Whilst the island is still shut to the general public bird life on Havergate has continued. Highlights so far include wintering spoonbills, shorelarks and short eared owls.
Its interesting how spoonbill wintering ecology in Suffolk is beginning to change and especially in the Alde- Ore estuary.
Spoonbills are well known as a common summer visitor in the estuary and a scarce spring migrant but normally with the exception of a few late stragglers by mid October the birds are normally departed to wintering grounds in southern Spain and northern Africa.
However, last year began a small but notable shift in the local ecology. Last year one hardy soul stayed in the area to winter favouring Orfordness and spending time with the little egrets. This year up to 4 have stayed in the area, to add an extra element of interest two of the birds are ringed (having been ringed as chicks on there breeding grounds) this means there life stories can be tracked. It may be a coincidence but both these birds are from the newly established German spoonbill colony in the Wadden Sea (Niedersachen). Whereas the ringed birds that come through earlier tend to be Dutch birds.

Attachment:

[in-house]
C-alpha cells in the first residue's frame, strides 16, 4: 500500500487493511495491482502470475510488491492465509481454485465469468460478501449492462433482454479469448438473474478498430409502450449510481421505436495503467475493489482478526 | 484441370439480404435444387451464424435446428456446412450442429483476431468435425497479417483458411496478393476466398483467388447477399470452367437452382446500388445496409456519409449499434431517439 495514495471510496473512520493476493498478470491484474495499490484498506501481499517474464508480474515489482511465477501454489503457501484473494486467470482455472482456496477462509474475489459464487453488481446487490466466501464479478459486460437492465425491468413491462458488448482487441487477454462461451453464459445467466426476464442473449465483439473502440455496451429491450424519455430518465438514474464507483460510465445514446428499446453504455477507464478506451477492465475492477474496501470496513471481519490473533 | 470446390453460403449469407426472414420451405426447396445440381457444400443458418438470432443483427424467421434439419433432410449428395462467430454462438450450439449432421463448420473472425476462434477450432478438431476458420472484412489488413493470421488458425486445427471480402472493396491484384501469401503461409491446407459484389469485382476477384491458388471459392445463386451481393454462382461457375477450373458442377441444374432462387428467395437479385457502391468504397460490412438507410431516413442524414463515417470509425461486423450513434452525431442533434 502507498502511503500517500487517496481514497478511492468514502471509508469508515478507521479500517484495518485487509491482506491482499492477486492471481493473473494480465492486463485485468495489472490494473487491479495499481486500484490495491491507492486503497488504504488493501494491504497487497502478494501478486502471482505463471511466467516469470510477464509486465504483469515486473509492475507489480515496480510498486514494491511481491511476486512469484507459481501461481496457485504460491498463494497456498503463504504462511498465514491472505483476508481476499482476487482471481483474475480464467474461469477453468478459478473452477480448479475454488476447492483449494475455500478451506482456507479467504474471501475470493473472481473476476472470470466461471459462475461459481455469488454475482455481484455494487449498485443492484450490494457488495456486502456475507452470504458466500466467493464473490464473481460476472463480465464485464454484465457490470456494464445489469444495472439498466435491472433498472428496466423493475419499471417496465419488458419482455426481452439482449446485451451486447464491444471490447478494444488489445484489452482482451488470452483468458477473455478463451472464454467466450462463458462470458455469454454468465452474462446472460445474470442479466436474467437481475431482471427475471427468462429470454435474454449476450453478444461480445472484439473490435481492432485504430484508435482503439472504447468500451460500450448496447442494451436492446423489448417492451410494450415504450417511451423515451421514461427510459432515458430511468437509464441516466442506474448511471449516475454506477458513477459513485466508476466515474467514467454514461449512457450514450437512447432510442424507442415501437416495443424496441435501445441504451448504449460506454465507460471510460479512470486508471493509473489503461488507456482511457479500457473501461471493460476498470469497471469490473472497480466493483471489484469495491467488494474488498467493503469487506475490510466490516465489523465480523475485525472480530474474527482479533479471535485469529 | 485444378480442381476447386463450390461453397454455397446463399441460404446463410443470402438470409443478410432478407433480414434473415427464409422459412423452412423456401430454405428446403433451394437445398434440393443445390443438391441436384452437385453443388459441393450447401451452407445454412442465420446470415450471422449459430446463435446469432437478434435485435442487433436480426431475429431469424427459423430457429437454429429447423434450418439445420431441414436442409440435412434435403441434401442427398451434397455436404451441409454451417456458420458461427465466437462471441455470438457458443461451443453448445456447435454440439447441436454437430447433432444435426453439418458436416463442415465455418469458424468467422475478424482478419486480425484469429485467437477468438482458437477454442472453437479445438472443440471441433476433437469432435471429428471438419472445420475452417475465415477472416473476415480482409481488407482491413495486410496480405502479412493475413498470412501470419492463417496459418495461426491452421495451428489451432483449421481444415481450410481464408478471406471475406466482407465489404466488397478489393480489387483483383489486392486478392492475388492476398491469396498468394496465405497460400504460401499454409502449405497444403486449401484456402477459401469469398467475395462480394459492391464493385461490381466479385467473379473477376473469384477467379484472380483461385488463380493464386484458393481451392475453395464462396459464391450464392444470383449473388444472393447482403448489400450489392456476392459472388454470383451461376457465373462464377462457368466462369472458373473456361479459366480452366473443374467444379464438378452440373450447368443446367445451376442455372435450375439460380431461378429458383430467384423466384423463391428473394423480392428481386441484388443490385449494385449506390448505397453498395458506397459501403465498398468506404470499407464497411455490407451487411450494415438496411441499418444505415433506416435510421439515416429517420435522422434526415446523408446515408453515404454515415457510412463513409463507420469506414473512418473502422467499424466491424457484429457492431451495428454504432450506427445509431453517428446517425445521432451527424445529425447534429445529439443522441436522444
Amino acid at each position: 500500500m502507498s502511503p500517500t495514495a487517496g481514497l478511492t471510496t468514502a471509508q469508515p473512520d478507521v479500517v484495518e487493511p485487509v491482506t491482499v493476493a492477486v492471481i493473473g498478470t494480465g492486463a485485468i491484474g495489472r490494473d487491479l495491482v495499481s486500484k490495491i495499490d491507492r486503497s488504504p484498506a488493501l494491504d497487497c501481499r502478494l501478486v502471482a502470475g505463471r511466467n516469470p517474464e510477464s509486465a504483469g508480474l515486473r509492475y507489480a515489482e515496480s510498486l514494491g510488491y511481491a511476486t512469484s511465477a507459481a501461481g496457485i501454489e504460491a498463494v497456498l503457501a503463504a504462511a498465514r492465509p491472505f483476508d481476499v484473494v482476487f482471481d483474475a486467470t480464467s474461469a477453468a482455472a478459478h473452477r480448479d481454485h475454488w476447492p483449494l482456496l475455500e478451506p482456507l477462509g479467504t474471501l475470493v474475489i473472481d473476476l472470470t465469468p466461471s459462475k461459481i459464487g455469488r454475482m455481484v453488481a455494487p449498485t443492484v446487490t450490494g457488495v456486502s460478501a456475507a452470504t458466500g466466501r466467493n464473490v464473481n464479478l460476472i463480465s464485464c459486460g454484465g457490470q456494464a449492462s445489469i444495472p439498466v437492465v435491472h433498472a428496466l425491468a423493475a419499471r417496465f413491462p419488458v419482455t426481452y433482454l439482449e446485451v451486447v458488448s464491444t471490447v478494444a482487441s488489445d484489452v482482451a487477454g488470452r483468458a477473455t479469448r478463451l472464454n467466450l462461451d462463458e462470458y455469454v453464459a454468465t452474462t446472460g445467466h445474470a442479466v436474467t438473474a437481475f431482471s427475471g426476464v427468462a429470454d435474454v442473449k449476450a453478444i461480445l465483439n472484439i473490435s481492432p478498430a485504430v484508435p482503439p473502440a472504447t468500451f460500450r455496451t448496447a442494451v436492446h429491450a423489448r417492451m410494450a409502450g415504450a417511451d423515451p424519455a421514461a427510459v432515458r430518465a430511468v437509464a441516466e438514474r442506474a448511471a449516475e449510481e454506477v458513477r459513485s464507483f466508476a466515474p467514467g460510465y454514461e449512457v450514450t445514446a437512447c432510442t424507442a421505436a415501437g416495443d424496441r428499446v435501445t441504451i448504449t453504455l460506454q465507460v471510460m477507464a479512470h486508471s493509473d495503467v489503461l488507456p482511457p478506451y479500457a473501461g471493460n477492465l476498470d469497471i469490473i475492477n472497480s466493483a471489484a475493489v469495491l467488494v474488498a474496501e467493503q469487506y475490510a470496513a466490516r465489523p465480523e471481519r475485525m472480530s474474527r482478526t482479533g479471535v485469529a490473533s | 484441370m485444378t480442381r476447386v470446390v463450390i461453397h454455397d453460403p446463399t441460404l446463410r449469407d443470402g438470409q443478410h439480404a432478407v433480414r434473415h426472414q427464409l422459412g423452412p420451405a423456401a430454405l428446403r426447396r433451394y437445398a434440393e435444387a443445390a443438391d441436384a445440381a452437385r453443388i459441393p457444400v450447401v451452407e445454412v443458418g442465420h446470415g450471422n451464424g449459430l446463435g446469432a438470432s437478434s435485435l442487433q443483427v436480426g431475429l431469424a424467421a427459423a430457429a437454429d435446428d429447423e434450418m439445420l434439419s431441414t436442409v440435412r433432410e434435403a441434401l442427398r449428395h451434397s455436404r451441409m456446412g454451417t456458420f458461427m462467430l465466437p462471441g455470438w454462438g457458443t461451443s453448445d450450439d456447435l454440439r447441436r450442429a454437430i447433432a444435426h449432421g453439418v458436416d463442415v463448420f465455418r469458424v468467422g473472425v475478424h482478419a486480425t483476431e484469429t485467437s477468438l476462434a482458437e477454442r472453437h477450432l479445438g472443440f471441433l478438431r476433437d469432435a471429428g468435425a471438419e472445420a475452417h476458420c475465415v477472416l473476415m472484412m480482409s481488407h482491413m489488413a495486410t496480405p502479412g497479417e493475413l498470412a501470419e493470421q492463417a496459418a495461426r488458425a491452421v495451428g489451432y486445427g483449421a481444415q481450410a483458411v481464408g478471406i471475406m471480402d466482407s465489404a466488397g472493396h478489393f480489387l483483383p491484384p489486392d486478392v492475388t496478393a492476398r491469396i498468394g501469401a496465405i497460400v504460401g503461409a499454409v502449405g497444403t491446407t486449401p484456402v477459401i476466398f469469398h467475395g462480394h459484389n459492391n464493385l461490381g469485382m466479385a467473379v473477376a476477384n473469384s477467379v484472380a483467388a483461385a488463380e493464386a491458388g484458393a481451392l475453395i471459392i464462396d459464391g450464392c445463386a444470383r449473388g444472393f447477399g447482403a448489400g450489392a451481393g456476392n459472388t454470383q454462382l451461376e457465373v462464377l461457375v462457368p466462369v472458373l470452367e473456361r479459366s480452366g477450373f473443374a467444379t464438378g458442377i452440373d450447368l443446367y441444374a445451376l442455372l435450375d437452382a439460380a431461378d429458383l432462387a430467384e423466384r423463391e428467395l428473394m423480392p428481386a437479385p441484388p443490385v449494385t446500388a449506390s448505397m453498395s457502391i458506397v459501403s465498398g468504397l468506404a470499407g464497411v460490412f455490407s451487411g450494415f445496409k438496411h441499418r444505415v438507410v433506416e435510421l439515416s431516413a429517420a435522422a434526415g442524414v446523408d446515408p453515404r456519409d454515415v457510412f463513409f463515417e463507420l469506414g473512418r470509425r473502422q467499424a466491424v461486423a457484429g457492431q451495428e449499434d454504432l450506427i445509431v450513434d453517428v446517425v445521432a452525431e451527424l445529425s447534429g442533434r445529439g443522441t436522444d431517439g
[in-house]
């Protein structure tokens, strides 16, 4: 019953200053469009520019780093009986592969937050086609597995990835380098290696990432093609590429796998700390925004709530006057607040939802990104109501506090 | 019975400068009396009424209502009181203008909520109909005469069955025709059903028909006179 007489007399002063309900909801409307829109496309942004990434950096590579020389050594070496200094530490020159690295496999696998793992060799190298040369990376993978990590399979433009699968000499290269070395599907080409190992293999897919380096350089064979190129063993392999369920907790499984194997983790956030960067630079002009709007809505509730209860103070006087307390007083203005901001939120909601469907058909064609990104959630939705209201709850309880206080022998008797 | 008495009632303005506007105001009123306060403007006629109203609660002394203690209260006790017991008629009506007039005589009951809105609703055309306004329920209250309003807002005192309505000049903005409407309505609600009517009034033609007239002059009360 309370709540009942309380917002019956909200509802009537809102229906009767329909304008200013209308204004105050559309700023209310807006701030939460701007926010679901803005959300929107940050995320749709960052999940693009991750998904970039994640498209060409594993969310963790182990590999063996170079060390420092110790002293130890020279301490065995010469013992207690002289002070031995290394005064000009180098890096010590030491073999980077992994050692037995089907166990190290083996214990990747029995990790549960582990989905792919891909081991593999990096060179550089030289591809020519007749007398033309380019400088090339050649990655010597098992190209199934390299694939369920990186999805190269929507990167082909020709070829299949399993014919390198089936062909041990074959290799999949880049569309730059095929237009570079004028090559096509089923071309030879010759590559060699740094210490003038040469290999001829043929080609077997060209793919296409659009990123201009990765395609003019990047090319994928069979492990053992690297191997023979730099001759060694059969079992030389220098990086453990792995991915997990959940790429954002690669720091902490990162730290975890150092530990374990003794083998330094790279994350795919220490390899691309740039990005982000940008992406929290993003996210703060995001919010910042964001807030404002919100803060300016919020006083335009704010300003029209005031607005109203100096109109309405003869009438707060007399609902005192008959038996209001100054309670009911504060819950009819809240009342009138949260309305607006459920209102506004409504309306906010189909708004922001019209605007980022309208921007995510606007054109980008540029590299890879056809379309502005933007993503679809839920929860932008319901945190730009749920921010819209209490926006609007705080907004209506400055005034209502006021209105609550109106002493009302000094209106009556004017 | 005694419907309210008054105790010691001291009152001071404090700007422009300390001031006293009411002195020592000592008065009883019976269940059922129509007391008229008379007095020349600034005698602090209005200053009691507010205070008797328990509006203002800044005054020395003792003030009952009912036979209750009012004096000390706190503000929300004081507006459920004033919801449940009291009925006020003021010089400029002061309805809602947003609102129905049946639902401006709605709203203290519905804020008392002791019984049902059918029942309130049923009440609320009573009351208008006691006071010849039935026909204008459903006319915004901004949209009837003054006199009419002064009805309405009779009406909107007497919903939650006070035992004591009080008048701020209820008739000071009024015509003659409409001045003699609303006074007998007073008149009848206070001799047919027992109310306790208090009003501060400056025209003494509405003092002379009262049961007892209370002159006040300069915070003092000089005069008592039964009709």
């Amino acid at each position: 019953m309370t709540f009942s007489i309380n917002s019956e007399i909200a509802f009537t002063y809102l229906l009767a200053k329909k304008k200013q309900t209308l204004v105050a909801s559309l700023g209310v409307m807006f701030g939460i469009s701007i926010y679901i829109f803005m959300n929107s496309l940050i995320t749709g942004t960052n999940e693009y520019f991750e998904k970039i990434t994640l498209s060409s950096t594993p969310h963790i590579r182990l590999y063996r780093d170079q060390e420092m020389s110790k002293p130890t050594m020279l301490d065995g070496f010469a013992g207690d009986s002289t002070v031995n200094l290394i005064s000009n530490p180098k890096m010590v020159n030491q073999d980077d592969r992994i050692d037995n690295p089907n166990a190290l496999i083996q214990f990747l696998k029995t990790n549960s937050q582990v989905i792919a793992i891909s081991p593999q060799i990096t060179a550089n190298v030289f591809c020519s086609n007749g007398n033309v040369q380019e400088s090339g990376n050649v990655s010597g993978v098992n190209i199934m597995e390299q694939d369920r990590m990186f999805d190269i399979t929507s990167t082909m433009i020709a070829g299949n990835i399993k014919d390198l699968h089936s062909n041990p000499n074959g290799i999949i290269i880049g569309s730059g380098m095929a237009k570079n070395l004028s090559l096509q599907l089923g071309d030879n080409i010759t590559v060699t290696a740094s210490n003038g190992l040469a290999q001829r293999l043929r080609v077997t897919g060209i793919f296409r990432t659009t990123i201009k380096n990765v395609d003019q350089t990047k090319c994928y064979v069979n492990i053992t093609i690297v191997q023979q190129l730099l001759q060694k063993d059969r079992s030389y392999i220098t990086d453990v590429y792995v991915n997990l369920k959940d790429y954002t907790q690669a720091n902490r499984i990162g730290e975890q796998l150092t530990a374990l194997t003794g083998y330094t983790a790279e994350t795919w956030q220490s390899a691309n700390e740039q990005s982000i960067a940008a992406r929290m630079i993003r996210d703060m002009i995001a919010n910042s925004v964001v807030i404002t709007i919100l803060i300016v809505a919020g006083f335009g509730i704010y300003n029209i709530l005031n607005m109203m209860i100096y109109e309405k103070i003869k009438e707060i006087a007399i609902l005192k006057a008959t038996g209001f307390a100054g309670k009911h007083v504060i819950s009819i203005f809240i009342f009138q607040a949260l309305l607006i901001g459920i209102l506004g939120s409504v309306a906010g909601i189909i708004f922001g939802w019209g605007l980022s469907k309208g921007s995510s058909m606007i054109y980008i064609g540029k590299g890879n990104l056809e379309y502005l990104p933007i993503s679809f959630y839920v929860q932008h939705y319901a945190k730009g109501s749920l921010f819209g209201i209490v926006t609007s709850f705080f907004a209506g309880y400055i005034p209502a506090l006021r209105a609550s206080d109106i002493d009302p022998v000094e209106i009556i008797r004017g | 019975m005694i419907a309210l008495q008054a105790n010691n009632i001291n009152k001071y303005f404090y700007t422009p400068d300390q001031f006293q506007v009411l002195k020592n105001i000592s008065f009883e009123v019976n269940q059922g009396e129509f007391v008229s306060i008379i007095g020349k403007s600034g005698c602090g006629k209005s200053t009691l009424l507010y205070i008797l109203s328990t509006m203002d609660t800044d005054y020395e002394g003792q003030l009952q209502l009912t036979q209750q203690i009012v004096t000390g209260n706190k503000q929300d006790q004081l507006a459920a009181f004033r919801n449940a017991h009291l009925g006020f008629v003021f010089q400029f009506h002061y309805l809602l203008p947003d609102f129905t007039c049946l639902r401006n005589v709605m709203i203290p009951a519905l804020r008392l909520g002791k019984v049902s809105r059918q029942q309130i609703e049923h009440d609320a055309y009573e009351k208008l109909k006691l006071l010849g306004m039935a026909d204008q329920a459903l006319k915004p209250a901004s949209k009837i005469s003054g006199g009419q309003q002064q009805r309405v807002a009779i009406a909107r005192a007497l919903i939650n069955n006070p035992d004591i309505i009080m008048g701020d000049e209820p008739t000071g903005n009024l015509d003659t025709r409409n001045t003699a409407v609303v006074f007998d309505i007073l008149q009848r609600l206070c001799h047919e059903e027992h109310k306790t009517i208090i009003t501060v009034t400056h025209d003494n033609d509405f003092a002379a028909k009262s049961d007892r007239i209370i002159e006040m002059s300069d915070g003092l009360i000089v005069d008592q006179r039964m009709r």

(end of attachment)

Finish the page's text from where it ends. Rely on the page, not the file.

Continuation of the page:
Not unsurprisingly these birds raise hopes of a future breeding attempt. What will be more interesting to see is how these birds cope with winter here. It may mean that come spring there are in poorer conditions than the birds that have migrated or it may be that like little egrets, Dartford warblers and cetti’s warblers to name but a few that have become winterers and breeders.
Shorelark’s ever elusive and enigmatic have become increasingly common on Havergate in the last couple of years. January and February of 2011 where especially memorable thanks to the 23 that stayed on Belpers throughout late winter and early spring.
The shorelarks on Havergate are likely to be from Scandinavia and are heading south to avoid the worst of winter weather in northern climes. They are an unpredictable migrant, with some years being better than others. 2010/ 2011 for example was a very good year, however 2011/2012 is shaping up to be a much less productive year. As of the time of writing the 9 in December and the two over the Christmas new year period are the only records in Suffolk and 9 is the biggest flock in the country since spring 2011.
I’m fairly certain I have spoken about short eared owls before on the blog. However since Havergate must rank as one of the top places in Suffolk to see them at this time of the year, I see no harm in mentioning them again.
So far as a peak count 3 have frequented Havergate this winter. Like the shorelarks these are likely to be birds of Scandinavian origin having fled north to avoid the worst of winter. At least one is still present on site. These will linger on site well into April, offering unparalleled views.